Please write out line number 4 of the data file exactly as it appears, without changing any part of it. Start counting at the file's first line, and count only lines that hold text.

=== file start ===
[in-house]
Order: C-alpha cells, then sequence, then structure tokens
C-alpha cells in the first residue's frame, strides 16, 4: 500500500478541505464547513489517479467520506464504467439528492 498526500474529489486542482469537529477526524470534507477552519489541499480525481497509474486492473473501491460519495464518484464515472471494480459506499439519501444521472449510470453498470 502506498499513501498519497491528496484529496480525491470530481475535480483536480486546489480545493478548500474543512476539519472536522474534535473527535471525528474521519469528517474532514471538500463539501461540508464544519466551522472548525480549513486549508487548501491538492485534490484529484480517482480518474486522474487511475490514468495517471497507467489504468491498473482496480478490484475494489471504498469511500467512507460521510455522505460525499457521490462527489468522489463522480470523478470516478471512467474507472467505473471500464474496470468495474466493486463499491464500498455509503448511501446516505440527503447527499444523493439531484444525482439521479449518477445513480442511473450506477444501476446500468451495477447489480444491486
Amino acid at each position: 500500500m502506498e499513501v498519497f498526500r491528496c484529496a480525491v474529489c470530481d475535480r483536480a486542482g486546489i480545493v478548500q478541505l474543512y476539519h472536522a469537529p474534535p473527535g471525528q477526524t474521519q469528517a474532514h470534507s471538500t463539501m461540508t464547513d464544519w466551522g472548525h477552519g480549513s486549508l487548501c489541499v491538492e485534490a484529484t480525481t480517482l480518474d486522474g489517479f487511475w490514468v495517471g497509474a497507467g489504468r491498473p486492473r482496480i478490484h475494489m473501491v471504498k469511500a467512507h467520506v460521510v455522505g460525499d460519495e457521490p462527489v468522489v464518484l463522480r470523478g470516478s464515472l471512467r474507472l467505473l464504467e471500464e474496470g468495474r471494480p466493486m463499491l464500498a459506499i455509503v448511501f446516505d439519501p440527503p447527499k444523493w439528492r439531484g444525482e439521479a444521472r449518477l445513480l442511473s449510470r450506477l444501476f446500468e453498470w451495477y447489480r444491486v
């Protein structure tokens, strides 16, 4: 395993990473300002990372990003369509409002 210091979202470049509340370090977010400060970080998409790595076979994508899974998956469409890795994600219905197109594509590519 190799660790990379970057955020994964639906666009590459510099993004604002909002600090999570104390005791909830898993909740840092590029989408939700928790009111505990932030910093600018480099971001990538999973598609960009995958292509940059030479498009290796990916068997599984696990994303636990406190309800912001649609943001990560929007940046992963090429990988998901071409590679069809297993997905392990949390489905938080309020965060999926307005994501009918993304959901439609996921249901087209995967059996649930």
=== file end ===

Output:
Amino acid at each position: 500500500m502506498e499513501v498519497f498526500r491528496c484529496a480525491v474529489c470530481d475535480r483536480a486542482g486546489i480545493v478548500q478541505l474543512y476539519h472536522a469537529p474534535p473527535g471525528q477526524t474521519q469528517a474532514h470534507s471538500t463539501m461540508t464547513d464544519w466551522g472548525h477552519g480549513s486549508l487548501c489541499v491538492e485534490a484529484t480525481t480517482l480518474d486522474g489517479f487511475w490514468v495517471g497509474a497507467g489504468r491498473p486492473r482496480i478490484h475494489m473501491v471504498k469511500a467512507h467520506v460521510v455522505g460525499d460519495e457521490p462527489v468522489v464518484l463522480r470523478g470516478s464515472l471512467r474507472l467505473l464504467e471500464e474496470g468495474r471494480p466493486m463499491l464500498a459506499i455509503v448511501f446516505d439519501p440527503p447527499k444523493w439528492r439531484g444525482e439521479a444521472r449518477l445513480l442511473s449510470r450506477l444501476f446500468e453498470w451495477y447489480r444491486v